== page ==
- Jim Nj: The Red Sox bats are shaky shut out against Texas and Now Seattle. What moves can be made to make sure the Sox don’t get shut out 45 games this year, and get the pitchers more wins? 1 win was taken from Wakefield another from Dice-K I will take 2-3 runs allowed by a starting pitcher every ouoting.
Steve Phillips: I agree with you that, if Matsuzaka gives up 3 runs in 7 innings every time out, he’ll win 15 games for sure. He certainly pitched well enough to win yesterday. The Red Sox offense is off to a bit of a slow start. The main culprit is Manny Ramirez. This season, like last year, Manny just doesn’t seem locked in. I think JD Drew will have a productive season behind Ortiz and Manny, but there are some holes in the lineup that could limit overall production. Mike Lowell looks like he might be slowing down a little bit, and I have questions about Dustin Pedroia and Coco Crisp at the bottom of the lineup. There’s just not enough sock to go with the big 3 in the middle. People think I’m crazy to pick the Red Sox 3rd in the East, but when you look at the ‘ifs’ for this team, you have to have some concerns.
Steve Phillips: Here’s what I mean; the Red Sox can go to the playoffs IF Curt Schilling doesn’t drop off and IF Josh Beckett can be the ace they traded for and IF Wakefield and Jon Lester can win 12 games each and IF Papelbon can stay healthy all season and IF they can find someone to take the ball in the seventh and eighth innings and IF they get decent production from Crisp, Lowell, and Pedroia. It may happen, but experience shows that not everything does.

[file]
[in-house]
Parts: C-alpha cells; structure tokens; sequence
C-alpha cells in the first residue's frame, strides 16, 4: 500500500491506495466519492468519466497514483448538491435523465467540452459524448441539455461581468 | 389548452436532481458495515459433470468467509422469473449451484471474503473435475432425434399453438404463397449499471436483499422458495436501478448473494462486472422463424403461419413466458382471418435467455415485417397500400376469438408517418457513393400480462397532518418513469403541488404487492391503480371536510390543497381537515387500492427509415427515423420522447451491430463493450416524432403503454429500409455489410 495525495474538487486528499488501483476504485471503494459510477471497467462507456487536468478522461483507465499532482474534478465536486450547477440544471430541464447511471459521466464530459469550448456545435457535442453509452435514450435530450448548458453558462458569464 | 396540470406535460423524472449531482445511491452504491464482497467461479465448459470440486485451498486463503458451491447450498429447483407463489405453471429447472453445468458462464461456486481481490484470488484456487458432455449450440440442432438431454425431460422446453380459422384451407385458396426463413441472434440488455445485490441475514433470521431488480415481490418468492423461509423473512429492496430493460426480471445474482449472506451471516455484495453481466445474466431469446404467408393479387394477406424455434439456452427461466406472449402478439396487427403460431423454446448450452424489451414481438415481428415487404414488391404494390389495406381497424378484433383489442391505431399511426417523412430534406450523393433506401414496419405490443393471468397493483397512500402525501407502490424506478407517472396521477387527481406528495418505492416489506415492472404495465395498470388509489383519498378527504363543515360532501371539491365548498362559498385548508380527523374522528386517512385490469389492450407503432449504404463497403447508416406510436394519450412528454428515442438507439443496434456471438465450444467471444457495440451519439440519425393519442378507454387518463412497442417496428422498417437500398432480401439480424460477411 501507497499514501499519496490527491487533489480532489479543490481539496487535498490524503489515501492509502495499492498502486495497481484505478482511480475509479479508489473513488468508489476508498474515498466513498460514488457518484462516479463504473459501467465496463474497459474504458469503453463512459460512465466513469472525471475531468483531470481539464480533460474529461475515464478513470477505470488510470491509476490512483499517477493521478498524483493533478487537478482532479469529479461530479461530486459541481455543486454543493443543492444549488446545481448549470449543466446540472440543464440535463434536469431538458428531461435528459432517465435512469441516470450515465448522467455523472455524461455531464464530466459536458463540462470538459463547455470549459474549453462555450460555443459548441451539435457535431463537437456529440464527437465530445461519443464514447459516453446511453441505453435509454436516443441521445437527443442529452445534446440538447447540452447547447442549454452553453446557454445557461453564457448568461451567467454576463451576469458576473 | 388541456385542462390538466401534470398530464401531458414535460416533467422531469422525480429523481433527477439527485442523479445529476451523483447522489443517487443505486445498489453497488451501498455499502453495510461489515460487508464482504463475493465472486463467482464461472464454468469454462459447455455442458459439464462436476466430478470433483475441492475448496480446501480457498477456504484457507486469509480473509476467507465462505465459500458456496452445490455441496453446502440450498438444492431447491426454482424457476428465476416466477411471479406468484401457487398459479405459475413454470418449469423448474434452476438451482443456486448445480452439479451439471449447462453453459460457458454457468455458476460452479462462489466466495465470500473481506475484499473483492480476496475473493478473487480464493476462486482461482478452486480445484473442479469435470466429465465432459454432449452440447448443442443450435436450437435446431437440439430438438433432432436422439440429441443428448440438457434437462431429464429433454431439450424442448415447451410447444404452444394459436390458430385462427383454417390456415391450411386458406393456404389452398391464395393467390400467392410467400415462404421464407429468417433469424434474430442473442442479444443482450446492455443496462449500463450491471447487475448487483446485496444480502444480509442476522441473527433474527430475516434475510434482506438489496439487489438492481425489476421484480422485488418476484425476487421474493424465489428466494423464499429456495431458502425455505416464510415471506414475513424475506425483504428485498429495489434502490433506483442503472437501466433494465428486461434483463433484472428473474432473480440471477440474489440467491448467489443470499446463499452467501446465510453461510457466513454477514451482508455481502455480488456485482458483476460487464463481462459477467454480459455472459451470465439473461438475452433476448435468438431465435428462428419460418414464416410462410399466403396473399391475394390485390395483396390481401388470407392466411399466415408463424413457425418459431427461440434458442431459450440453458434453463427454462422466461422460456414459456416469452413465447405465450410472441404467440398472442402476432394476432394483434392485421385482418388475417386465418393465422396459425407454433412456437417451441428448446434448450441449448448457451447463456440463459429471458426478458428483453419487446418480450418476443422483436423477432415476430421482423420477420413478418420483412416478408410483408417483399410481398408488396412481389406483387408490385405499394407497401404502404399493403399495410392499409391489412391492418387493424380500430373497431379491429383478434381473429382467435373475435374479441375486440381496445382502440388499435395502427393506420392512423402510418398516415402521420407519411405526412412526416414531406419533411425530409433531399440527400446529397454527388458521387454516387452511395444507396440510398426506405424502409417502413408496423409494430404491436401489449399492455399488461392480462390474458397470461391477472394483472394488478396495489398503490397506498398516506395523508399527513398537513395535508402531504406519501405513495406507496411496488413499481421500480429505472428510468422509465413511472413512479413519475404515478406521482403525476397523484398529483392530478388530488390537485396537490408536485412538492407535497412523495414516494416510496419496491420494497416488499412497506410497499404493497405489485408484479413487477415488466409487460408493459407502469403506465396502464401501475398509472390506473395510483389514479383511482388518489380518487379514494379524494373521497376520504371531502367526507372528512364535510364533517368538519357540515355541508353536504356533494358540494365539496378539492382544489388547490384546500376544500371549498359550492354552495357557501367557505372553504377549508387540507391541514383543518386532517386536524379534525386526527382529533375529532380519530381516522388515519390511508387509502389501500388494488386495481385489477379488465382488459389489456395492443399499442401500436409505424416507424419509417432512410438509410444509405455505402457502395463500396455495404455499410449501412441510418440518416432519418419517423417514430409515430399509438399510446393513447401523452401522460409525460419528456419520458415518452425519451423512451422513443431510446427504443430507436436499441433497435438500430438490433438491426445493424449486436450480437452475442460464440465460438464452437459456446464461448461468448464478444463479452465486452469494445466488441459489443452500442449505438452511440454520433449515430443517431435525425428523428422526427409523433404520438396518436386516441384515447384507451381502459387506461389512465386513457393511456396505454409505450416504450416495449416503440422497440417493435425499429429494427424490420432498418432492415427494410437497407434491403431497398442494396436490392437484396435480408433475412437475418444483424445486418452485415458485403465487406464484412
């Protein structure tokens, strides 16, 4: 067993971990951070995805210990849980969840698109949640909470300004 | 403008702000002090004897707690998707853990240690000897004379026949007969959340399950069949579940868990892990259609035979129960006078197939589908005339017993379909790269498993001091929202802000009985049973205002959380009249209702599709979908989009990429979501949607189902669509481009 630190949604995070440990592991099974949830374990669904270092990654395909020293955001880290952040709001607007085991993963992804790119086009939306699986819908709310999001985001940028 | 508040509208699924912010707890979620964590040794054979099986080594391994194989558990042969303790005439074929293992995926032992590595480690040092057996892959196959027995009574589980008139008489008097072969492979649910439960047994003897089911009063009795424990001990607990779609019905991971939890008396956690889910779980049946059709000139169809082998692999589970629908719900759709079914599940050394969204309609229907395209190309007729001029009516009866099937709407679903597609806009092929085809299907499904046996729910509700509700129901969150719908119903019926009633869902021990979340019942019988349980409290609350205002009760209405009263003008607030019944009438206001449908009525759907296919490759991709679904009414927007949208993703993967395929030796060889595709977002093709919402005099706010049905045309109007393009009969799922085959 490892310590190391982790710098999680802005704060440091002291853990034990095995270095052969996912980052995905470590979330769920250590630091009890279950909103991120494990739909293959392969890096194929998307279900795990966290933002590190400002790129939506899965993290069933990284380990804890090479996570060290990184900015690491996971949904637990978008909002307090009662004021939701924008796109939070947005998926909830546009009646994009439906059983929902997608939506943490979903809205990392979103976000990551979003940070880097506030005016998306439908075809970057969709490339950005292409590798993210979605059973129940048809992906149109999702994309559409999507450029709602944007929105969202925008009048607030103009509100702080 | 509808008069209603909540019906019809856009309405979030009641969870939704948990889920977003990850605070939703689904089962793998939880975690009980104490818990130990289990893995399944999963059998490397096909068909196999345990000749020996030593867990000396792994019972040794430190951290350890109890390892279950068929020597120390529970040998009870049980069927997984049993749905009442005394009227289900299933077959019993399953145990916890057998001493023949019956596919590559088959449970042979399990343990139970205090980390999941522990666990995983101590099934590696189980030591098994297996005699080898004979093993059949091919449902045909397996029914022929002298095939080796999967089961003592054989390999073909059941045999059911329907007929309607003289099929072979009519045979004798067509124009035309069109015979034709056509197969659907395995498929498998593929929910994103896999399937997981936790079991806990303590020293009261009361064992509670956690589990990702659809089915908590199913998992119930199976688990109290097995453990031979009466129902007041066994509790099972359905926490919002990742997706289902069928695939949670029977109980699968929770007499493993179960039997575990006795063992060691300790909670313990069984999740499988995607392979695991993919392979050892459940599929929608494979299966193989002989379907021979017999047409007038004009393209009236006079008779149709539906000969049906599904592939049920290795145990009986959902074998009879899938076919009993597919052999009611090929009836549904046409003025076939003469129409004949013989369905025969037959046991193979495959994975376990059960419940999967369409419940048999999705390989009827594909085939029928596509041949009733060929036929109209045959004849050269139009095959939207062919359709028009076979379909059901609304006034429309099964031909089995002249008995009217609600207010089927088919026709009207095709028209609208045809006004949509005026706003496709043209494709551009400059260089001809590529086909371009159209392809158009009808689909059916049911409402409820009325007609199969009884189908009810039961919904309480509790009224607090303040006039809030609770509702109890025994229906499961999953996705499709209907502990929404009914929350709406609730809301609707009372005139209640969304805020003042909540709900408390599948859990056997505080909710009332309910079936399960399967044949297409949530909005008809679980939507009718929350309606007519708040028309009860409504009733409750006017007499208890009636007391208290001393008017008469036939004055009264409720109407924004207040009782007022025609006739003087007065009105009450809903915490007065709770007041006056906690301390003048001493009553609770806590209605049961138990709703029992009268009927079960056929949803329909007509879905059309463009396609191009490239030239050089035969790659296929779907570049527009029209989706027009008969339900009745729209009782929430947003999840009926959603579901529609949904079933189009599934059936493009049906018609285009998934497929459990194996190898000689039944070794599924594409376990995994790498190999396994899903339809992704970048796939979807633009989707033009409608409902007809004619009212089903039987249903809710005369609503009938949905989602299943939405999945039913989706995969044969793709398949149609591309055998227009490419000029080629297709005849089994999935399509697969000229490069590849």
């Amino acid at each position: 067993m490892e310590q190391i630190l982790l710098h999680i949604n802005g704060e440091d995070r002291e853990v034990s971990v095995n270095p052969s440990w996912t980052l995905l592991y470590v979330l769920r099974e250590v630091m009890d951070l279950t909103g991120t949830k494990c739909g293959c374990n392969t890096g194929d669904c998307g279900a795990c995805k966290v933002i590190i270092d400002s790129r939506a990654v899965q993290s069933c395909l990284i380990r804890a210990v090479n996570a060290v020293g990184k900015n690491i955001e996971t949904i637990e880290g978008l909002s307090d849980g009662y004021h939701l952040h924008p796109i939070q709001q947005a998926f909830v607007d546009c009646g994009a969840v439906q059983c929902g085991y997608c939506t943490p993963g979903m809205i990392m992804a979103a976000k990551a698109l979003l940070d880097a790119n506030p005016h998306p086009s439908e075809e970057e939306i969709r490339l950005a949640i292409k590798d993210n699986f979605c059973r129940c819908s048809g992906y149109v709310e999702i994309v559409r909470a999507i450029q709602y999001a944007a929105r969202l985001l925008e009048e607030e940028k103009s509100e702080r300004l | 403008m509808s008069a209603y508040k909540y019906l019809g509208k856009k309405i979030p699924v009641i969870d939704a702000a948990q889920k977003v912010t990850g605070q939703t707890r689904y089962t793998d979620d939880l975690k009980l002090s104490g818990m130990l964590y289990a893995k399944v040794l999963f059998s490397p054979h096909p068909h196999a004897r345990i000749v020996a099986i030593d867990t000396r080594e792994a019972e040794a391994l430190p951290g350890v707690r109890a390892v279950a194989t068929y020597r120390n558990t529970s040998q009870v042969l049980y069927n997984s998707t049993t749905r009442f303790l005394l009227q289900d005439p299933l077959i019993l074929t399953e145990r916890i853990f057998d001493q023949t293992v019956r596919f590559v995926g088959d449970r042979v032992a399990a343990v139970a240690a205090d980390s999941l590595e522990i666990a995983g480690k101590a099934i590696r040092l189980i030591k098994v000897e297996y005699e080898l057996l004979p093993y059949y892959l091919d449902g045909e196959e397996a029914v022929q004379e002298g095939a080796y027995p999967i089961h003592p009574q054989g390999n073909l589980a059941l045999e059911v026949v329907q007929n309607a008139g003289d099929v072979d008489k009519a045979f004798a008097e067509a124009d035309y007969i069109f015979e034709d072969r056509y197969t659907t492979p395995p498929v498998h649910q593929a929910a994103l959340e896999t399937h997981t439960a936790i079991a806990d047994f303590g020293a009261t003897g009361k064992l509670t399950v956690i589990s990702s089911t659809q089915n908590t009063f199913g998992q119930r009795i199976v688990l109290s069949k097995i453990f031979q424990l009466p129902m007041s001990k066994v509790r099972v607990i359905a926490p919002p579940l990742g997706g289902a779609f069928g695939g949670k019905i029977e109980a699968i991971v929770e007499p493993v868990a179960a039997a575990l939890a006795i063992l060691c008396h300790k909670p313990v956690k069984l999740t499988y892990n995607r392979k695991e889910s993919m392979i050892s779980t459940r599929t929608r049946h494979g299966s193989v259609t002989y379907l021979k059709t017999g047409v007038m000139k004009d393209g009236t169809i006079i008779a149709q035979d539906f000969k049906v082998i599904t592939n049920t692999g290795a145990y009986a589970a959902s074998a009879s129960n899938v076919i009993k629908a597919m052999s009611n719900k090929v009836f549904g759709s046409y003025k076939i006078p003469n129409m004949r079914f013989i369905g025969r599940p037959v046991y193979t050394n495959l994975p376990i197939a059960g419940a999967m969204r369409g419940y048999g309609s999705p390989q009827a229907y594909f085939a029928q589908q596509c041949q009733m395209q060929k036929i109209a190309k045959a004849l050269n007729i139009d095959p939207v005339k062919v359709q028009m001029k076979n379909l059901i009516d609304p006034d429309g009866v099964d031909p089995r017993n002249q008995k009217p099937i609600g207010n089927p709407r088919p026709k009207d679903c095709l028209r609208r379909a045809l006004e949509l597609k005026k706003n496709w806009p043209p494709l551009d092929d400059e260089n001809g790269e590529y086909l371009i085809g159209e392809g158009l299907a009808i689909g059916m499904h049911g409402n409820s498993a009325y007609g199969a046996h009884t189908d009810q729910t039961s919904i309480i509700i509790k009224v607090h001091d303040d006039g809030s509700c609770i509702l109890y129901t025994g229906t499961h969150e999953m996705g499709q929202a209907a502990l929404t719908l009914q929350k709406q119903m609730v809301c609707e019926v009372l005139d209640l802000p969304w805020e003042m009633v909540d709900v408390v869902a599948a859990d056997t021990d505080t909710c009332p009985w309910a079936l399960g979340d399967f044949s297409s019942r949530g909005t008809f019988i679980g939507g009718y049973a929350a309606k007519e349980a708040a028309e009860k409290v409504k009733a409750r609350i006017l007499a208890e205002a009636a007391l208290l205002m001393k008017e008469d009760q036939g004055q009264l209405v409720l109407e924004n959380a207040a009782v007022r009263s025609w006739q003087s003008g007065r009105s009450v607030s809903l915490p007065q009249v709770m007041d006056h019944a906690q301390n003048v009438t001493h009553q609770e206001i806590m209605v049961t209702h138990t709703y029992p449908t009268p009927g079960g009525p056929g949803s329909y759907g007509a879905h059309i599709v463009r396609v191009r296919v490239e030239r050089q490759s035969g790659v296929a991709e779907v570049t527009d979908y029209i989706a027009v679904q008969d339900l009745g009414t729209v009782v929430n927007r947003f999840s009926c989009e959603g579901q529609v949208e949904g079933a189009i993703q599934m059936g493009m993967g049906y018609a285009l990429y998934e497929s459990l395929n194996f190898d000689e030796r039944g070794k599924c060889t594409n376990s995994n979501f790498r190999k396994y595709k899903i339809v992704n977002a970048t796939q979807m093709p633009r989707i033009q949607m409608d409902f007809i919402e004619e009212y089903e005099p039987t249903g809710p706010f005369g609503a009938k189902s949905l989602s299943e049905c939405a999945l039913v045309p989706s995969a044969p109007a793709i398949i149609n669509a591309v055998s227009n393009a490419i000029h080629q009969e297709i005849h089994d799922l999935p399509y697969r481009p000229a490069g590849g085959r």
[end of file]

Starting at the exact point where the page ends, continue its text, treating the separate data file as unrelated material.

You might remember that Peter Gammons, Jayson Stark*, and even the dear-to-our-hearts Buster Olney predicted Boston will win the AL East under the assumption that all these hypotheticals are certainties; so it’s nice to one of the regulars breaking through the Bristol-based hype machine for an instant. I know, this is kind of like rewarding the slacker student for finally doing what’s expected of him, but still: baby steps.
*I just noticed the unnecessary letter “y” in Stark’s first name. What a jerk.
I’m watching the Yankees-Tigers Spring Training game, and Steve Phillips says something like this (sorry it’s not verbatim, I am not blessed with TiVo):
“The thing that fans sometimes don’t understand is that the difference between a major-league player and a minor-league player isn’t the player’s velocity [sic], or break on his pitches, or his skills. It’s the consistency of his performance.”
Well Steve, it would seem that some former general managers (that would be you) don’t understand that the consistency of a player’s perfomance is usually, gasp!, based on the velocity of his pitches, the break on his pitches, and his skills in general. Doesn’t that make sense? If a player has above-average skills, he will consistently perform well.